In a typical 30-minute equine therapy session, a horse takes around 3,000 steps, providing patients with movements that cannot be replicated on traditional clinical equipment. Sitting in a forward-facing seat, the movement simulates what a normal human walking pattern should feel like. Most of the 90-minute session is composed of the client, the therapist and the horse. Each session follows the IET protocol: grounding, connecting with the horse and the underlying issues, and then establishing a connection with the conscious part of the brain.
Although the protocol is always the same, each session is unique for each individual. Most clients experience quick relief in either their first or second session. This type of therapy is short-term and focused on finding solutions. The average length of treatment is 6 to 10 sessions, although each client and treatment plan are distinct.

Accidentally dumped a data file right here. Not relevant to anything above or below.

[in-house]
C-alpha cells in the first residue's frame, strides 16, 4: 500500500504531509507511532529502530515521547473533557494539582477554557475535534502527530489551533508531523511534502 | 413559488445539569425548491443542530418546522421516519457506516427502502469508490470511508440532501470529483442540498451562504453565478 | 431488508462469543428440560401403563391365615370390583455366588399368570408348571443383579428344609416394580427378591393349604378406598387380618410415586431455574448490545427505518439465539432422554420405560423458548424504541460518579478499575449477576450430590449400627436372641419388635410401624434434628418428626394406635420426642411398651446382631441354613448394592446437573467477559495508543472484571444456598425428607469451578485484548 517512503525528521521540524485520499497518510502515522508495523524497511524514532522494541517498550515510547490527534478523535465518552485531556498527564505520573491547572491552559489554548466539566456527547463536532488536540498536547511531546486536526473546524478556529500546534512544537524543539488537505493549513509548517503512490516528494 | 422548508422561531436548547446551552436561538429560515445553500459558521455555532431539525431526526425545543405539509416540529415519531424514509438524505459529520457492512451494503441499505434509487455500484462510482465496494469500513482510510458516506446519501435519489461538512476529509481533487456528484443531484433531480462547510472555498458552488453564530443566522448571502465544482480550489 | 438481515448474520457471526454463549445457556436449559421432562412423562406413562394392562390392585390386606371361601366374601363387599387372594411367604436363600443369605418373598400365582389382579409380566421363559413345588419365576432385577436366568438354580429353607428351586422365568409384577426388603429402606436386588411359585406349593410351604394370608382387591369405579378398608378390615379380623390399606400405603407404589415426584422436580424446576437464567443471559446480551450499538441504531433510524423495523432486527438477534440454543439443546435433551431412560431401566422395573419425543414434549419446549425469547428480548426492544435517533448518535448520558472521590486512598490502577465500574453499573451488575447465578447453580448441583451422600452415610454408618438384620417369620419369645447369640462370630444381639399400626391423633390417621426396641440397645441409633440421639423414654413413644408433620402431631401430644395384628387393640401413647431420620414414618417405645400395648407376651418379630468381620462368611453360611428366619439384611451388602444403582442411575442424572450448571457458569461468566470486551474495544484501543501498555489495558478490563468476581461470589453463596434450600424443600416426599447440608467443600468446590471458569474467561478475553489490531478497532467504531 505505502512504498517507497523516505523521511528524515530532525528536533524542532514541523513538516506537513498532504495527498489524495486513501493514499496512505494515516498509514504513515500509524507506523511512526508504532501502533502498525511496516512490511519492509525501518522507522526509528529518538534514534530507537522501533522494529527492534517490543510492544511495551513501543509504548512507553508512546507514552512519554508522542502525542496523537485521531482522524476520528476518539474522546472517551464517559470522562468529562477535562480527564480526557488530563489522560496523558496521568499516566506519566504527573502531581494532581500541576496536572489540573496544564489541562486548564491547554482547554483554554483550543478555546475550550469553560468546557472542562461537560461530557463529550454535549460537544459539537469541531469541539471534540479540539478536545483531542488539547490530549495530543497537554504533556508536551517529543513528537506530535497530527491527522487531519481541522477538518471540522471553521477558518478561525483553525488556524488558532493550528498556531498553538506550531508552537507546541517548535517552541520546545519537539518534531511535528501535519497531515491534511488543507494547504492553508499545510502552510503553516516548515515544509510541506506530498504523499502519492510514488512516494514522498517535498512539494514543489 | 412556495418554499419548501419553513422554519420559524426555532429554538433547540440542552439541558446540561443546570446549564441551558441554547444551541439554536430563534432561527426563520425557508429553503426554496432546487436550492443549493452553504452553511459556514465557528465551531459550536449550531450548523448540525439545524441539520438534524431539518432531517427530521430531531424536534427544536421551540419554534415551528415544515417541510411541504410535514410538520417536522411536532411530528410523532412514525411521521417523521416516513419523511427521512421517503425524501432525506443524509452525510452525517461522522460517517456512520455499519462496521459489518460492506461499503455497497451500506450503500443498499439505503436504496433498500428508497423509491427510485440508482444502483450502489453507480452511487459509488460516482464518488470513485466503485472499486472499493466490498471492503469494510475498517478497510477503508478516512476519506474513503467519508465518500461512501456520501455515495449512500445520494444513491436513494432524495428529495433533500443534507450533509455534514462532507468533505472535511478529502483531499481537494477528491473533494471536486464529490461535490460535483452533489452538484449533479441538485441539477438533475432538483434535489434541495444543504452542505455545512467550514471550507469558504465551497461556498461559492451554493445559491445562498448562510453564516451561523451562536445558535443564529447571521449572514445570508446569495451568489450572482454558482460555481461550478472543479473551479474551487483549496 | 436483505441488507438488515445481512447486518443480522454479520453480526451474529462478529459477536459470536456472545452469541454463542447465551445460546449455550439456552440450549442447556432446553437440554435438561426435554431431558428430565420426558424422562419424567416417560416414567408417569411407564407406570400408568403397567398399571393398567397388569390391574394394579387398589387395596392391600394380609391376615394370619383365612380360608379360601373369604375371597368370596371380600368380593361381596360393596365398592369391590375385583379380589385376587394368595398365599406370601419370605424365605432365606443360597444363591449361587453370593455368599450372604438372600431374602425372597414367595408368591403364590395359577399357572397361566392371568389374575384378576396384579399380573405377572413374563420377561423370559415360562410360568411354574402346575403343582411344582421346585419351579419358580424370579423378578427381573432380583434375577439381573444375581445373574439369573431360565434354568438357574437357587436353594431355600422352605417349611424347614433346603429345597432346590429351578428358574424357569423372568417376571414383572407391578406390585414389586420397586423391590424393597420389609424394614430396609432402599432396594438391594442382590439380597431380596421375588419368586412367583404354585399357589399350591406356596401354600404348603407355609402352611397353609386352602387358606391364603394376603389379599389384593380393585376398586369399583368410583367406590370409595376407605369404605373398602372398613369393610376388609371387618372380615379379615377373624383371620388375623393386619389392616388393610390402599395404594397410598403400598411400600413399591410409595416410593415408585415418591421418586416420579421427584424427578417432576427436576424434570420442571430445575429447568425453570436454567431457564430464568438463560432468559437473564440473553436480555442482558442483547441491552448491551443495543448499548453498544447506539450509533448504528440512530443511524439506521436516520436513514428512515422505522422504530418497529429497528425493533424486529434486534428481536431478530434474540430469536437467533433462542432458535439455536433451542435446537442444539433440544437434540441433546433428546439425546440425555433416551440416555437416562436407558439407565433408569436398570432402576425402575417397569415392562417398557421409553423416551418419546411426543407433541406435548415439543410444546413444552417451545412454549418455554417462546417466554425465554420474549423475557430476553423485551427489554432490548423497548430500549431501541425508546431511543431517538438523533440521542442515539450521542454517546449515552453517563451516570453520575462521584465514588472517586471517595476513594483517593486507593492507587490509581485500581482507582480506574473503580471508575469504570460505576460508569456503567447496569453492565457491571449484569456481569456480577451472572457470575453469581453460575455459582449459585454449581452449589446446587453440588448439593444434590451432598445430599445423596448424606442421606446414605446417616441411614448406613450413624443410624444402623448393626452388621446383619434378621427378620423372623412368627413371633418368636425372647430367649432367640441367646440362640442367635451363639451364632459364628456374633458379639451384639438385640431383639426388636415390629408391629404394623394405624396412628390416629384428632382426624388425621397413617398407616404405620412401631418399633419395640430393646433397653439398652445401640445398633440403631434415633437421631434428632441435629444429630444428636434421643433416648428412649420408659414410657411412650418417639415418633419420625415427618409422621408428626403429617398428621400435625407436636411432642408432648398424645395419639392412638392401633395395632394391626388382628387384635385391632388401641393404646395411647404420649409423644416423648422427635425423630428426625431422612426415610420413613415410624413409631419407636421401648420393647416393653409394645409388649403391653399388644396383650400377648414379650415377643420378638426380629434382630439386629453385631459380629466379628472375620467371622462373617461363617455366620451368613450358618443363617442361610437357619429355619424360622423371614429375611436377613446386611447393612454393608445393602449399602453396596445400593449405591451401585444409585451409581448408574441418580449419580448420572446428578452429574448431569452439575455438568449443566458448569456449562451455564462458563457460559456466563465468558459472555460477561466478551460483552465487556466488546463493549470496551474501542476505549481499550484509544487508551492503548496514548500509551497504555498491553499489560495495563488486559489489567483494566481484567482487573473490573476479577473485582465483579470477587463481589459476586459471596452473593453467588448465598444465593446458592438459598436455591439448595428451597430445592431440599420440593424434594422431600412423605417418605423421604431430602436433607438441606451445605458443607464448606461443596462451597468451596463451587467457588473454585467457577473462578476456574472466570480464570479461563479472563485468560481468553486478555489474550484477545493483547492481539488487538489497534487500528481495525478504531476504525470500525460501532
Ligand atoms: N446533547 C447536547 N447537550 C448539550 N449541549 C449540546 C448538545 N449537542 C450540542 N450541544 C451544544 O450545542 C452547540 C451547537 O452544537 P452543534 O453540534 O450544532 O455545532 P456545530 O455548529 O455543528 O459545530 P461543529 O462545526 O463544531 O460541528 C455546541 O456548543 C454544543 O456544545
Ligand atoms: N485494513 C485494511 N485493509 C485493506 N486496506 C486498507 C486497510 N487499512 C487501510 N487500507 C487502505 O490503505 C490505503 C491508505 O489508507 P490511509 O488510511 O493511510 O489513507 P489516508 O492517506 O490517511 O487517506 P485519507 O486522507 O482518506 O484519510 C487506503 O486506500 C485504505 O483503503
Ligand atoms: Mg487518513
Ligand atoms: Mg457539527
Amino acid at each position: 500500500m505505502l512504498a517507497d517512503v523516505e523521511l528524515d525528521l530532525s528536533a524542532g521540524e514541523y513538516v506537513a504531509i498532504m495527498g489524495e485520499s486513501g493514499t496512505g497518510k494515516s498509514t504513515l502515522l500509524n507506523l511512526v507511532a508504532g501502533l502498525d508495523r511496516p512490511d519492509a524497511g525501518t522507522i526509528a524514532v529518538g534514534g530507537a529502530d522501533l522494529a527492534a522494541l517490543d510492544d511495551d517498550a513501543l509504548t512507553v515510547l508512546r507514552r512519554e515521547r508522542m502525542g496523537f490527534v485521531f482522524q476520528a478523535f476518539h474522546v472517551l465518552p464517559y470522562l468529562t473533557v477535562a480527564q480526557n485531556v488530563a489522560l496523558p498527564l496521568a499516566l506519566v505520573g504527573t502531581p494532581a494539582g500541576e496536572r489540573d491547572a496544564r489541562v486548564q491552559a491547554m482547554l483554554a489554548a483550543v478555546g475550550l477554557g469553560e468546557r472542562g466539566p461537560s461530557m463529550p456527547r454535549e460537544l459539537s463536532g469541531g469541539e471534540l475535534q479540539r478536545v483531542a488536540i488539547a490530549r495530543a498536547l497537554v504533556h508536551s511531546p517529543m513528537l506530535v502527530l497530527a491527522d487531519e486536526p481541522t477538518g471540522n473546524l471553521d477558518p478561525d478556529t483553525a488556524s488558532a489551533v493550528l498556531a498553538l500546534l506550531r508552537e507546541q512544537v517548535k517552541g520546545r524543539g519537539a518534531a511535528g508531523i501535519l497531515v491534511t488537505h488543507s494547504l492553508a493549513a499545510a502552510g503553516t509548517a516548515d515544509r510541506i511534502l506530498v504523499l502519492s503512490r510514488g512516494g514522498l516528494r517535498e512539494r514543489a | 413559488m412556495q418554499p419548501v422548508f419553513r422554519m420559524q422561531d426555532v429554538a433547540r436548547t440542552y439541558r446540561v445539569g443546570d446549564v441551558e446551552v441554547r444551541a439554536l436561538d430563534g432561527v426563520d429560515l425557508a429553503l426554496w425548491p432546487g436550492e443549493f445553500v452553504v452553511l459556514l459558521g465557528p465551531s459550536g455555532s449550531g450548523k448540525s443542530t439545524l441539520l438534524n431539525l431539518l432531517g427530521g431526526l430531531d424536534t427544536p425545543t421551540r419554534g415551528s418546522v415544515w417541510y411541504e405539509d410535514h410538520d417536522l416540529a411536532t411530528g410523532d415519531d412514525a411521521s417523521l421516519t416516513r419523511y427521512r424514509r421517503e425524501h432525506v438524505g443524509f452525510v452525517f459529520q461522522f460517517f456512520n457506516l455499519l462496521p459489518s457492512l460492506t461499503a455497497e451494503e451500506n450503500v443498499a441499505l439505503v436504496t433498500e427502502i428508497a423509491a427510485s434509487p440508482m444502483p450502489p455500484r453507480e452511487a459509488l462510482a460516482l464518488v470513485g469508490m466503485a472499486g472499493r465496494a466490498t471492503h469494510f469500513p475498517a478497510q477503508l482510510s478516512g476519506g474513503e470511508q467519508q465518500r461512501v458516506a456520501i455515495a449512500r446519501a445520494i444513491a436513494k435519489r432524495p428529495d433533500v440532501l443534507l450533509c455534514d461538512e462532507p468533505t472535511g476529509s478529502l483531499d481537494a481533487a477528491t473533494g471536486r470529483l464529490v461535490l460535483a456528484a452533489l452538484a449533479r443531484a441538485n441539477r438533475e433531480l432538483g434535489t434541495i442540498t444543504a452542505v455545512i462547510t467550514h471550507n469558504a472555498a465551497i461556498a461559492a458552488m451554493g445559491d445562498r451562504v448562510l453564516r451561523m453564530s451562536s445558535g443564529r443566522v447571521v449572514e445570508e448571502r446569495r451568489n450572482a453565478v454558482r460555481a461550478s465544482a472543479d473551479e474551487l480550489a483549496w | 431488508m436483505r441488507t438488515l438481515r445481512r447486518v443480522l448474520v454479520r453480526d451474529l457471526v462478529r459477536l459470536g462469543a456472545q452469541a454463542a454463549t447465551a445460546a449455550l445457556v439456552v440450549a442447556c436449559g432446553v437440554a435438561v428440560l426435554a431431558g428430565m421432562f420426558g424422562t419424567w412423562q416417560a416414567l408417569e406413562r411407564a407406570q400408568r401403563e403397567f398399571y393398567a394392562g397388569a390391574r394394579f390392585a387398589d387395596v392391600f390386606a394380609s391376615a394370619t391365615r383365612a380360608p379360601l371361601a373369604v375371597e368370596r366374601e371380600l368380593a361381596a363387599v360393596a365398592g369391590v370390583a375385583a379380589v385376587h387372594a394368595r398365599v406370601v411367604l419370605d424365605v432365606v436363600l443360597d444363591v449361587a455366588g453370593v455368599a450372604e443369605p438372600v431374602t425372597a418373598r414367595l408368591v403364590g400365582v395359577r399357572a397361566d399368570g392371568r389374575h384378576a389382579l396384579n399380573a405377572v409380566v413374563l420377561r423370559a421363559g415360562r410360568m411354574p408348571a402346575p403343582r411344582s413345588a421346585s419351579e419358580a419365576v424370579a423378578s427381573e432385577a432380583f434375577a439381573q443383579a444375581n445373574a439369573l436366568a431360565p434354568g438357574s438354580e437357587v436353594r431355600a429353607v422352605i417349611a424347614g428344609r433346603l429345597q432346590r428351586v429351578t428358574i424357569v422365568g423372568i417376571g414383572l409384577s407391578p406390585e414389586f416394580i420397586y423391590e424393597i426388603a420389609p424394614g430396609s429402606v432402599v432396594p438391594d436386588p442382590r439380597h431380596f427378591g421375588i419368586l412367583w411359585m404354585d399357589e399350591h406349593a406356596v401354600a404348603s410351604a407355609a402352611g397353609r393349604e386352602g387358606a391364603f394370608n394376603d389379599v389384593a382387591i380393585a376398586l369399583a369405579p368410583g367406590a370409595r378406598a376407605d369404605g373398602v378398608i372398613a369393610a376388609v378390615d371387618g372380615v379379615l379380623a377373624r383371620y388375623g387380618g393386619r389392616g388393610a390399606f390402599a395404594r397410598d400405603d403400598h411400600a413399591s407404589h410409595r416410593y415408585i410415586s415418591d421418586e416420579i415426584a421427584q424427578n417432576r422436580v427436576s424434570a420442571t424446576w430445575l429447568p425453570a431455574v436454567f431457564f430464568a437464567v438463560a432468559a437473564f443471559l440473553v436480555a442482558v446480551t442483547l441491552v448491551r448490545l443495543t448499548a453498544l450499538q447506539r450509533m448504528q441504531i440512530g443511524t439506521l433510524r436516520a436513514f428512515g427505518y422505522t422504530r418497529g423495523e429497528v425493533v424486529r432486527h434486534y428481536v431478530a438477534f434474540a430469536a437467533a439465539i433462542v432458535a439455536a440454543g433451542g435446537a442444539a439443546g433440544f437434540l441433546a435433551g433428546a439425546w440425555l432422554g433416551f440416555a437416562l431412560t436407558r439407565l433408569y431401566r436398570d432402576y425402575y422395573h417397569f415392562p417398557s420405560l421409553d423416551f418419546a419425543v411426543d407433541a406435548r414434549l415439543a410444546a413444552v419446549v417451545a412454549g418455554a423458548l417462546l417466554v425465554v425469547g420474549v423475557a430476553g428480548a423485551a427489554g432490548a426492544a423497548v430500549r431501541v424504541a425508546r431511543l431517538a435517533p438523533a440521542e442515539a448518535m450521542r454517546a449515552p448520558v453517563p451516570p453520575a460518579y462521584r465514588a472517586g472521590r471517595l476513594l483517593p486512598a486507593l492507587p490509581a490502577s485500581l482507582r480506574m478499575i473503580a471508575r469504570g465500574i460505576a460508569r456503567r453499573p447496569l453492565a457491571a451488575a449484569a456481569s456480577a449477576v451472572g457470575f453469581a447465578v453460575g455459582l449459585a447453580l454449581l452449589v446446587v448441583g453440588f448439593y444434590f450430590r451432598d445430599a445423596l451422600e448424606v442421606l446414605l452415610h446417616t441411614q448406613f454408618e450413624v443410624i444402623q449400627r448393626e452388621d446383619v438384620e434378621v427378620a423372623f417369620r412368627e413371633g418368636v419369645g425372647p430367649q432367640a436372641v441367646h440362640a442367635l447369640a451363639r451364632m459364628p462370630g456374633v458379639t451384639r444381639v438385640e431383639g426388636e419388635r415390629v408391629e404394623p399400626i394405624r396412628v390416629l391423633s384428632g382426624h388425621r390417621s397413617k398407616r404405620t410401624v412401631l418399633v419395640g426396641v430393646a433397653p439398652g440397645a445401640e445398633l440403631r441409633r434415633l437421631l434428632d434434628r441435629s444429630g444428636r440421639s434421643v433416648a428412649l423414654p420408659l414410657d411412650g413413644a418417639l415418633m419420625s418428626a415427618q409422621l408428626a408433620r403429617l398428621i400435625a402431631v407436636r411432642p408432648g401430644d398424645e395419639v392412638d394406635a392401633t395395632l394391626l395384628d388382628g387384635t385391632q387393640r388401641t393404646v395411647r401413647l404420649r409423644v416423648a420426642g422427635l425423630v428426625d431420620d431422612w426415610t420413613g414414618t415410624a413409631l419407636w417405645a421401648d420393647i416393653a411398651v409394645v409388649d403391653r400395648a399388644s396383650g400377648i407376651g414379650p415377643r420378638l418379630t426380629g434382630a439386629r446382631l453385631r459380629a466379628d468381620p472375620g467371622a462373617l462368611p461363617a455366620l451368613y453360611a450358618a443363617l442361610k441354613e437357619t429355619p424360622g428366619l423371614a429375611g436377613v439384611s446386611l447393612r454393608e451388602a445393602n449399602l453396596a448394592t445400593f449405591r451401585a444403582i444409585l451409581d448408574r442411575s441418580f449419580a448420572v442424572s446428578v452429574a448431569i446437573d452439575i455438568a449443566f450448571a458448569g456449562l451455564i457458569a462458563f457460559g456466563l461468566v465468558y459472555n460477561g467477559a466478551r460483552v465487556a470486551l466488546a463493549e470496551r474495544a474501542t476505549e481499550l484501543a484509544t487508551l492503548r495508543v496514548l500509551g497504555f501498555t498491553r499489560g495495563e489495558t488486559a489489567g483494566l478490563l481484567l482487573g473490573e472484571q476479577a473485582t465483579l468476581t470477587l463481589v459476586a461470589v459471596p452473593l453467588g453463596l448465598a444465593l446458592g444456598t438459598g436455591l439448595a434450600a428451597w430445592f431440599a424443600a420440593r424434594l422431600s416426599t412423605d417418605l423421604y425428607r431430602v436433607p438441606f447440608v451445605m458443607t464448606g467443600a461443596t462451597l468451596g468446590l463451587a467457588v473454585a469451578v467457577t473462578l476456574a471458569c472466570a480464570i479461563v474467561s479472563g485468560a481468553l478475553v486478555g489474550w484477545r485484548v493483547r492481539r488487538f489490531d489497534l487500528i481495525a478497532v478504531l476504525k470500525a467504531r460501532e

Many clients also choose to supplement their traditional psychotherapy with this modality. They participate in their therapy to ensure that the session is safe and that the environment is comfortable for both the therapy team and clients. Equine Integrative Therapy (EIT) was developed by Lynne Bryan Phipps, an ordained equestrian and minister, over several years. Equine therapy has been around since ancient Greek literature when horses were used for therapeutic riding.
In addition, since equine therapy is usually goal-oriented, it allows the group to work together to achieve a common goal.